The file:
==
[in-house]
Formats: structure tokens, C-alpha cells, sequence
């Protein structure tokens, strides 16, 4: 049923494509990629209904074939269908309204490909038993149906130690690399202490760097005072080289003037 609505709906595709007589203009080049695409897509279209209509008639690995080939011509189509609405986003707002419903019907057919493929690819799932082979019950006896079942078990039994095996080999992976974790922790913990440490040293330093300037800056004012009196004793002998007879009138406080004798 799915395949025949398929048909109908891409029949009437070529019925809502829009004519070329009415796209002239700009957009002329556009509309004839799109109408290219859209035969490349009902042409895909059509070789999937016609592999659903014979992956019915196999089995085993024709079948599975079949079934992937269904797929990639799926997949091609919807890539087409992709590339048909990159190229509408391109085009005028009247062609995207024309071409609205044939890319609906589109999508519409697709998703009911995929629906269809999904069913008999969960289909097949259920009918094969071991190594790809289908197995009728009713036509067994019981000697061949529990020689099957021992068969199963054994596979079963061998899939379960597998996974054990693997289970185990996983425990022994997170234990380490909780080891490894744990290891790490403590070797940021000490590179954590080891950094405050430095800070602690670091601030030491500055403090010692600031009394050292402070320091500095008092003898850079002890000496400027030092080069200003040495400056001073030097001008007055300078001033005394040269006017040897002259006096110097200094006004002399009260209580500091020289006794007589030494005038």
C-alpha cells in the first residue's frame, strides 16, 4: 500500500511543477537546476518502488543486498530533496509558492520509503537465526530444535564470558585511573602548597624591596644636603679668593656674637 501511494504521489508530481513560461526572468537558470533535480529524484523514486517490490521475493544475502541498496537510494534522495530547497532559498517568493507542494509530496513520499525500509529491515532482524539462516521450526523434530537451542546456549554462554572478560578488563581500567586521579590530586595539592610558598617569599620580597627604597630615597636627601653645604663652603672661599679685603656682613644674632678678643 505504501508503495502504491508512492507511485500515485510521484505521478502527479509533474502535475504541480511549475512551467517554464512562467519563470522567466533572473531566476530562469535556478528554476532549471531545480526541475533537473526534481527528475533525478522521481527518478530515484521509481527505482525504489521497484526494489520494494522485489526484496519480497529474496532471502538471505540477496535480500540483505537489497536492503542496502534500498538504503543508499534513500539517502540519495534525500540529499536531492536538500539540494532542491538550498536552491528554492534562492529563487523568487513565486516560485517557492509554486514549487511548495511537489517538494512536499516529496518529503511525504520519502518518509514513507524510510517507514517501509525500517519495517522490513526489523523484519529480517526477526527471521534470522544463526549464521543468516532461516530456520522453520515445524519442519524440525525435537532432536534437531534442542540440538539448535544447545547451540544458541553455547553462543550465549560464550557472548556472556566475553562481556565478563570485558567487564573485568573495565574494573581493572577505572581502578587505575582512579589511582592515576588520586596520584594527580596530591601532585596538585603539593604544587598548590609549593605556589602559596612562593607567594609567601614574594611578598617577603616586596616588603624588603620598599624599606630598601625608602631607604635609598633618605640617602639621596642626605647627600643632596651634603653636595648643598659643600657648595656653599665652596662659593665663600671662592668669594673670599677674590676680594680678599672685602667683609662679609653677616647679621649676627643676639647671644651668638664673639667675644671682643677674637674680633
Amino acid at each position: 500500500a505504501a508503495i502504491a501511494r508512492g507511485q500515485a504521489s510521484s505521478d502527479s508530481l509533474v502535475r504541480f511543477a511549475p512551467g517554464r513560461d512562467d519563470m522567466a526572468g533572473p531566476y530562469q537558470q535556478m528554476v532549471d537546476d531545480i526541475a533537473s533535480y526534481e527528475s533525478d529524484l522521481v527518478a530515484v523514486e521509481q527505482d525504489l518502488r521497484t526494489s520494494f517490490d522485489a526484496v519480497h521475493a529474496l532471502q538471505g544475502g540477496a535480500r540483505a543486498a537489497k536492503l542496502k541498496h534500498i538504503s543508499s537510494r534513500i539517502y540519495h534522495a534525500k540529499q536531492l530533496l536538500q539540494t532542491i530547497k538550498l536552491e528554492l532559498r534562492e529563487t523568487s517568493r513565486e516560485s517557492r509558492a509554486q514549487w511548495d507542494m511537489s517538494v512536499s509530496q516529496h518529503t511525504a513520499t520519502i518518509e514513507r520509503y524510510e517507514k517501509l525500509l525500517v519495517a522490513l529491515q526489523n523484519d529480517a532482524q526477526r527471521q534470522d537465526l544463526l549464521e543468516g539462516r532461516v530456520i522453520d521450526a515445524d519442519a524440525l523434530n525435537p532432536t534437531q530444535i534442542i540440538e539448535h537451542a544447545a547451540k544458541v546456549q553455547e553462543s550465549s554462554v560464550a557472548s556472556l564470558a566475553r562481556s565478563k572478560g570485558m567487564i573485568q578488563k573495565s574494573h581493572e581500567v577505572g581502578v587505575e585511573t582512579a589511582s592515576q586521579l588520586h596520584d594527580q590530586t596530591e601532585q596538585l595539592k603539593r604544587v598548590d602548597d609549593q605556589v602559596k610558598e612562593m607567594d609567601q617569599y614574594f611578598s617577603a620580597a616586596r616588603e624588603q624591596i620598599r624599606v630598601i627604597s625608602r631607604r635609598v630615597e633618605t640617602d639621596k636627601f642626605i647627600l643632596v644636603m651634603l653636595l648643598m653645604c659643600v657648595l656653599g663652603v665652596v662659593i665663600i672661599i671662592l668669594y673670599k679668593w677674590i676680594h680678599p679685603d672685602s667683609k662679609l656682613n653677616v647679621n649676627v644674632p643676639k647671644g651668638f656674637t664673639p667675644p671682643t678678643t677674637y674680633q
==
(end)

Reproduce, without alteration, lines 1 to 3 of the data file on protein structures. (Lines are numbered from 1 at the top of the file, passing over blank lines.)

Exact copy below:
[in-house]
Formats: structure tokens, C-alpha cells, sequence
């Protein structure tokens, strides 16, 4: 049923494509990629209904074939269908309204490909038993149906130690690399202490760097005072080289003037 609505709906595709007589203009080049695409897509279209209509008639690995080939011509189509609405986003707002419903019907057919493929690819799932082979019950006896079942078990039994095996080999992976974790922790913990440490040293330093300037800056004012009196004793002998007879009138406080004798 799915395949025949398929048909109908891409029949009437070529019925809502829009004519070329009415796209002239700009957009002329556009509309004839799109109408290219859209035969490349009902042409895909059509070789999937016609592999659903014979992956019915196999089995085993024709079948599975079949079934992937269904797929990639799926997949091609919807890539087409992709590339048909990159190229509408391109085009005028009247062609995207024309071409609205044939890319609906589109999508519409697709998703009911995929629906269809999904069913008999969960289909097949259920009918094969071991190594790809289908197995009728009713036509067994019981000697061949529990020689099957021992068969199963054994596979079963061998899939379960597998996974054990693997289970185990996983425990022994997170234990380490909780080891490894744990290891790490403590070797940021000490590179954590080891950094405050430095800070602690670091601030030491500055403090010692600031009394050292402070320091500095008092003898850079002890000496400027030092080069200003040495400056001073030097001008007055300078001033005394040269006017040897002259006096110097200094006004002399009260209580500091020289006794007589030494005038």